On Tuesday, a 30 x 50 section caved in pulling down more trees and part of an access road.
According to the Advocate, “Other developments regarding the sinkhole emergency have emerged in recent days, state and parish officials said:
- Sonar testing results of a damaged Texas Brine salt cavern and samples of material found in the cavern are being analyzed to better understand what happened to the cavern suspected as the cause of the sinkhole.
- Testing of hydrocarbon liquids from a Texas Brine investigatory well into the cavern may provide a definite link between the cavern and the sinkhole.
- Another location where natural gas bubbles to the surface of area waterways emerged and samples of its gas emissions have been captured for testing.
In announcing their cavern sustained damage, Texas Brine officials said Monday that a tool used to measure the depth of the underground cavern found its floor is 1,300 feet shallower than when it was plugged and abandoned in mid 2011. That new, shallower point is 4,000 feet underground.
The company said the findings indicated “some type of dense material has fallen to the bottom of the cavern.”
Parish and Louisiana Department of Natural Resources officials are trying to get a better idea about the nature and amount of material found Monday inside the 20-million-barrel salt cavern, said Patrick Courreges, DNR spokesman.
The sinkhole has been in existence now since August 3 of this year, prior to Hurricane Isaac.
According to environmental attorney Stuart Smith, something smells. Smith, who has been critical of the state and Texas Brine and others, stated today in a emailer sent to the public:
But the stench from the latest whopper from Texas Brine is more foul than any odor from the growing slurry pit:
The Louisiana Office of Conservation Commissioner James Welsh ordered Texas Brine Co. of Houston Tuesday to turn over all studies and data supporting its claim that tremors caused the failure of the company’s salt cavern in Assumption Parish, the agency said.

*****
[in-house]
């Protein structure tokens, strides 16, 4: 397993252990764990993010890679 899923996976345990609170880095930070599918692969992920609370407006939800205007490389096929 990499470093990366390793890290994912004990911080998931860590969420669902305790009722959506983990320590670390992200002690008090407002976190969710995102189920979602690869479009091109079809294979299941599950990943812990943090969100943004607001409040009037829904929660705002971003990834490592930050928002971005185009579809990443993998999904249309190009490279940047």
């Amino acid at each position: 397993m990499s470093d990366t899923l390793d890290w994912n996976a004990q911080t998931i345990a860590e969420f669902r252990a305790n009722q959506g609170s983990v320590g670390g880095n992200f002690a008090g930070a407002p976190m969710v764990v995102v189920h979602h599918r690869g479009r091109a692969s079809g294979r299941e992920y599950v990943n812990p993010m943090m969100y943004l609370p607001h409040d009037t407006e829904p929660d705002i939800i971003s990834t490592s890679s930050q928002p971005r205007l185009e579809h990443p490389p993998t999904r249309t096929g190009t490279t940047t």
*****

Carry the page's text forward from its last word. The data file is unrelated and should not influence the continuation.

The order, which threatens fines or penalties for noncompliance, follows Texas Brine’s statement late Monday night that regional seismic activity damaged an abandoned company salt cavern that has been suspected as the cause of a 4-acre sinkhole erupting near the Bayou Corne community.
You read that correctly. Remember, this is the site were Texas Brine warned state officials more than a year and a half ago that there might be problems with the cavern’s integrity, and then neither the company nor the state lifted a finger this summer when the ground began to shake and gases began bubbling up from underground. And yet now Texas Brine is trying to pull a fast one by claiming the earth tremors caused the cavern to sink — not the other way around.
A federal official called out the company’s claim as preposterous:
But, in Tuesday’s statement from the Office of Conservation, researchers also studying the quakes disputed that claim.
William Leith, U.S. Geological Survey senior adviser for earthquake and geologic hazards, said that the USGS consensus is that the seismic activity detected in the area is a consequence of the cavern collapse, not the cause of the collapse and sinkhole/slurry area, the office’s statement says.
The bottom line just keeps growing bigger in Bayou Corne, and the ultimate bottom line is this: Somebody is going to have to pay for both the environmental carnage and the psychological stresses have been dumped on this small bayou community. Now Texas Brine has the audacity to portray this as an act of God, when clearly this crisis was created by humans acting recklessly. Even if the sinkhole swallows the entire town, it can’t swallow the truth.
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